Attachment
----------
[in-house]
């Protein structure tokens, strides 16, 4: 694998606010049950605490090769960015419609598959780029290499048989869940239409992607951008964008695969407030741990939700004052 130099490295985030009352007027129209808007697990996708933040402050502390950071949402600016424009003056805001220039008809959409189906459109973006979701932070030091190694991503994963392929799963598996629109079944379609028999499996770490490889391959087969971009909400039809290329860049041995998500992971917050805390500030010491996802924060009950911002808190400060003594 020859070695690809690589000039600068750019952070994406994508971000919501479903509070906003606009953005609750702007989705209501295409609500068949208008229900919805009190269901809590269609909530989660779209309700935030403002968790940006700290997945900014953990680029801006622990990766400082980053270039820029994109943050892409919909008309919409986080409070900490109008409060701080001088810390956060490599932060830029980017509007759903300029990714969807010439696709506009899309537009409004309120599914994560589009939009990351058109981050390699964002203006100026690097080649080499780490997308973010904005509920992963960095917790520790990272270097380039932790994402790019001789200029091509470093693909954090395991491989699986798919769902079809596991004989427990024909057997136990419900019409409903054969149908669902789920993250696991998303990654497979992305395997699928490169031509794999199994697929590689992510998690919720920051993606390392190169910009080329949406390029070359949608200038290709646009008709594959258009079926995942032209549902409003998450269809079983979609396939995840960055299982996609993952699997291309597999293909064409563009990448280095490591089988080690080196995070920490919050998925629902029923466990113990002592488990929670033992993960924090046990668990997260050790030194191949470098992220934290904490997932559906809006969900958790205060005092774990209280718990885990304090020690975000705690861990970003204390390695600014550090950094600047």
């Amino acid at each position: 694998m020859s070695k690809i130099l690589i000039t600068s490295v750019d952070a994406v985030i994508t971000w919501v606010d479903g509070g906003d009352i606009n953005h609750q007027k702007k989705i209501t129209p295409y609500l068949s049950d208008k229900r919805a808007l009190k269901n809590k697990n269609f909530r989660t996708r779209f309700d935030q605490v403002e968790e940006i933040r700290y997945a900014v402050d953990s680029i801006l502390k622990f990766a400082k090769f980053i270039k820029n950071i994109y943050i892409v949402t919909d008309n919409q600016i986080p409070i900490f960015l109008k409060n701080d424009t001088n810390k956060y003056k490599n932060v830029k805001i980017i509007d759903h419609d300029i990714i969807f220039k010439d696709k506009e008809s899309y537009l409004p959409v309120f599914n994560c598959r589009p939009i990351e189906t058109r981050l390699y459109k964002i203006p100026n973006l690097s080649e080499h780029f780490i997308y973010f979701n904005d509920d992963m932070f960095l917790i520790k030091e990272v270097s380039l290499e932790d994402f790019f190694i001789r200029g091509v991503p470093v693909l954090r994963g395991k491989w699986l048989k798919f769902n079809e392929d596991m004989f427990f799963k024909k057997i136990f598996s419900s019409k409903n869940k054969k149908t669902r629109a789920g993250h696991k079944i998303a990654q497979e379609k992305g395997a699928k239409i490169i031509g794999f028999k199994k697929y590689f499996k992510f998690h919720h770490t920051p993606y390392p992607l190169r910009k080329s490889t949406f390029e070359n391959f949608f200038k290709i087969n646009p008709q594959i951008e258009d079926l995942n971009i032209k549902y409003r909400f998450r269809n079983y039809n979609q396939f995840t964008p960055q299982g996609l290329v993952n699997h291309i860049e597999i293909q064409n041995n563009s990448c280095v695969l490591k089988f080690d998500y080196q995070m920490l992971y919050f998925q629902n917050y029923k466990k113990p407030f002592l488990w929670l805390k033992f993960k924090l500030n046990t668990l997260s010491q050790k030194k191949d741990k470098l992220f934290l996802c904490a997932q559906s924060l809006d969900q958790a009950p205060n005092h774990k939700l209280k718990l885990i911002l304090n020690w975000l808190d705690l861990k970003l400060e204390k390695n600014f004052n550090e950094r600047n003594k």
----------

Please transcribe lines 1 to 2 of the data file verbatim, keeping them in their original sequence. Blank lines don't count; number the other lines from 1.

[in-house]
């Protein structure tokens, strides 16, 4: 694998606010049950605490090769960015419609598959780029290499048989869940239409992607951008964008695969407030741990939700004052 130099490295985030009352007027129209808007697990996708933040402050502390950071949402600016424009003056805001220039008809959409189906459109973006979701932070030091190694991503994963392929799963598996629109079944379609028999499996770490490889391959087969971009909400039809290329860049041995998500992971917050805390500030010491996802924060009950911002808190400060003594 020859070695690809690589000039600068750019952070994406994508971000919501479903509070906003606009953005609750702007989705209501295409609500068949208008229900919805009190269901809590269609909530989660779209309700935030403002968790940006700290997945900014953990680029801006622990990766400082980053270039820029994109943050892409919909008309919409986080409070900490109008409060701080001088810390956060490599932060830029980017509007759903300029990714969807010439696709506009899309537009409004309120599914994560589009939009990351058109981050390699964002203006100026690097080649080499780490997308973010904005509920992963960095917790520790990272270097380039932790994402790019001789200029091509470093693909954090395991491989699986798919769902079809596991004989427990024909057997136990419900019409409903054969149908669902789920993250696991998303990654497979992305395997699928490169031509794999199994697929590689992510998690919720920051993606390392190169910009080329949406390029070359949608200038290709646009008709594959258009079926995942032209549902409003998450269809079983979609396939995840960055299982996609993952699997291309597999293909064409563009990448280095490591089988080690080196995070920490919050998925629902029923466990113990002592488990929670033992993960924090046990668990997260050790030194191949470098992220934290904490997932559906809006969900958790205060005092774990209280718990885990304090020690975000705690861990970003204390390695600014550090950094600047």